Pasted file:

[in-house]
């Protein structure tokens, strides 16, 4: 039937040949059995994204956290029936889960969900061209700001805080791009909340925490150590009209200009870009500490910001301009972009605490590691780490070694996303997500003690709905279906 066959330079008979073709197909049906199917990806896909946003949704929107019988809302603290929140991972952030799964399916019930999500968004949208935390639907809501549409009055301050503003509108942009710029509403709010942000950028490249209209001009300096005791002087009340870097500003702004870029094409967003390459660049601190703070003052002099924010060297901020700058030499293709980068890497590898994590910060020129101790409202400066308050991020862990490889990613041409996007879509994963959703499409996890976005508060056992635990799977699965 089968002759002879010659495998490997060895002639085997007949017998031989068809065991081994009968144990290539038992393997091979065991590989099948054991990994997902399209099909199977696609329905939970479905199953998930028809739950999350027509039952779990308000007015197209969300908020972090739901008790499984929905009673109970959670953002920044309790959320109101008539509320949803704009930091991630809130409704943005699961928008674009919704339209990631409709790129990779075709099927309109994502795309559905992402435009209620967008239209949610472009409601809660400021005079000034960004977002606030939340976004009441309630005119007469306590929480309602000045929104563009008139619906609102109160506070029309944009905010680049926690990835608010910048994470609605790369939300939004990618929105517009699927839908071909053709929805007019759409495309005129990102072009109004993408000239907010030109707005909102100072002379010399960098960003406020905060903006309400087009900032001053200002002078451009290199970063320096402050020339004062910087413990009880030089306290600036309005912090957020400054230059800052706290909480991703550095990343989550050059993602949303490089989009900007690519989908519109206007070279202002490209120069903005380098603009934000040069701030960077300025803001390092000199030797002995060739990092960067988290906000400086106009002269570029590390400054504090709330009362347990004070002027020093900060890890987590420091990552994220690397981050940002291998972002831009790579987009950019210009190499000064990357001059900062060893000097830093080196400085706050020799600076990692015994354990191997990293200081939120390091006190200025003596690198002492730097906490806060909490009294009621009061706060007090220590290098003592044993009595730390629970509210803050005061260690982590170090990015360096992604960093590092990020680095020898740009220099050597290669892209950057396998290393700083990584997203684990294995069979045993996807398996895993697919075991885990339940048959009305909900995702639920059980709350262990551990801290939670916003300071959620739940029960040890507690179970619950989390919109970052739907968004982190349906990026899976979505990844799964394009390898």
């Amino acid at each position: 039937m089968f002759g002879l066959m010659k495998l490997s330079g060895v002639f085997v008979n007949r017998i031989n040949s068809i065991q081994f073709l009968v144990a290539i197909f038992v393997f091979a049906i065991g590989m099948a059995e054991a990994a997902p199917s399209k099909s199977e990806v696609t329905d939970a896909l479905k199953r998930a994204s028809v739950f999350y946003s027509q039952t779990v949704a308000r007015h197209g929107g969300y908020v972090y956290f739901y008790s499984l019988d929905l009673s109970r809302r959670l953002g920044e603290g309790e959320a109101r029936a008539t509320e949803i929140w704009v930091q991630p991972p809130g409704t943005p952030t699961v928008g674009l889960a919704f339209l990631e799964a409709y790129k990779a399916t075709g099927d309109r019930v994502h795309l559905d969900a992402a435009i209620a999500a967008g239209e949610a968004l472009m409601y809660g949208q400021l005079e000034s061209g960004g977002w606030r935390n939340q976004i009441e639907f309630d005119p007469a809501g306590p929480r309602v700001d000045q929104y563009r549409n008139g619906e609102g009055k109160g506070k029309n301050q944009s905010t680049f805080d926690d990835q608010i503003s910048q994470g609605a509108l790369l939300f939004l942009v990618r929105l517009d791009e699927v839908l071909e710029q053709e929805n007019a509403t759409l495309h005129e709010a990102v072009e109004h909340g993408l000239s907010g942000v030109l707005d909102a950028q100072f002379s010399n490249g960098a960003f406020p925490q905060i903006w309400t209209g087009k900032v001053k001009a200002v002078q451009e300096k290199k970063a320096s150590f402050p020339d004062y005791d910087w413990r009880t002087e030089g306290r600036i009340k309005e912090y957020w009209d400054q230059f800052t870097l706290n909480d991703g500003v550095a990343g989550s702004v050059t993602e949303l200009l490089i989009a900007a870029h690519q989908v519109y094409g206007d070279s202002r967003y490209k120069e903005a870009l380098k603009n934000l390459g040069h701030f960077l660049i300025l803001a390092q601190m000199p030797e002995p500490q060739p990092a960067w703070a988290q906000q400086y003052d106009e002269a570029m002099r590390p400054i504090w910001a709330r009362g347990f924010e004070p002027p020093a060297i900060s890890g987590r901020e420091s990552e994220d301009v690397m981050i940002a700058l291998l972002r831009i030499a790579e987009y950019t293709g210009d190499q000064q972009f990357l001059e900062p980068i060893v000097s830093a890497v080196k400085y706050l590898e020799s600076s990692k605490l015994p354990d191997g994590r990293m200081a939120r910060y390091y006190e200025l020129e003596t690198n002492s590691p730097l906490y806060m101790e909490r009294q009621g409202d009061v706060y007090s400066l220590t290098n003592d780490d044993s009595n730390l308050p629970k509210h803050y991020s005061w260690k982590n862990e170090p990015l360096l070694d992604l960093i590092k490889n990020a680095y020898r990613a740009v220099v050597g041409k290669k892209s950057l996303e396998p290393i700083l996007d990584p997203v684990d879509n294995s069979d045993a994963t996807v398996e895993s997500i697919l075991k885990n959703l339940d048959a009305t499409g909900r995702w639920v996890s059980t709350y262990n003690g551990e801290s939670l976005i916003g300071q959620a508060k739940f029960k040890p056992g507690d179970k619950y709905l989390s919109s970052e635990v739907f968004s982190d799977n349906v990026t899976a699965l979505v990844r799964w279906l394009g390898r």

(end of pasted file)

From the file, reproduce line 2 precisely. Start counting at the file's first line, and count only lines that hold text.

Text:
């Protein structure tokens, strides 16, 4: 039937040949059995994204956290029936889960969900061209700001805080791009909340925490150590009209200009870009500490910001301009972009605490590691780490070694996303997500003690709905279906 066959330079008979073709197909049906199917990806896909946003949704929107019988809302603290929140991972952030799964399916019930999500968004949208935390639907809501549409009055301050503003509108942009710029509403709010942000950028490249209209001009300096005791002087009340870097500003702004870029094409967003390459660049601190703070003052002099924010060297901020700058030499293709980068890497590898994590910060020129101790409202400066308050991020862990490889990613041409996007879509994963959703499409996890976005508060056992635990799977699965 089968002759002879010659495998490997060895002639085997007949017998031989068809065991081994009968144990290539038992393997091979065991590989099948054991990994997902399209099909199977696609329905939970479905199953998930028809739950999350027509039952779990308000007015197209969300908020972090739901008790499984929905009673109970959670953002920044309790959320109101008539509320949803704009930091991630809130409704943005699961928008674009919704339209990631409709790129990779075709099927309109994502795309559905992402435009209620967008239209949610472009409601809660400021005079000034960004977002606030939340976004009441309630005119007469306590929480309602000045929104563009008139619906609102109160506070029309944009905010680049926690990835608010910048994470609605790369939300939004990618929105517009699927839908071909053709929805007019759409495309005129990102072009109004993408000239907010030109707005909102100072002379010399960098960003406020905060903006309400087009900032001053200002002078451009290199970063320096402050020339004062910087413990009880030089306290600036309005912090957020400054230059800052706290909480991703550095990343989550050059993602949303490089989009900007690519989908519109206007070279202002490209120069903005380098603009934000040069701030960077300025803001390092000199030797002995060739990092960067988290906000400086106009002269570029590390400054504090709330009362347990004070002027020093900060890890987590420091990552994220690397981050940002291998972002831009790579987009950019210009190499000064990357001059900062060893000097830093080196400085706050020799600076990692015994354990191997990293200081939120390091006190200025003596690198002492730097906490806060909490009294009621009061706060007090220590290098003592044993009595730390629970509210803050005061260690982590170090990015360096992604960093590092990020680095020898740009220099050597290669892209950057396998290393700083990584997203684990294995069979045993996807398996895993697919075991885990339940048959009305909900995702639920059980709350262990551990801290939670916003300071959620739940029960040890507690179970619950989390919109970052739907968004982190349906990026899976979505990844799964394009390898």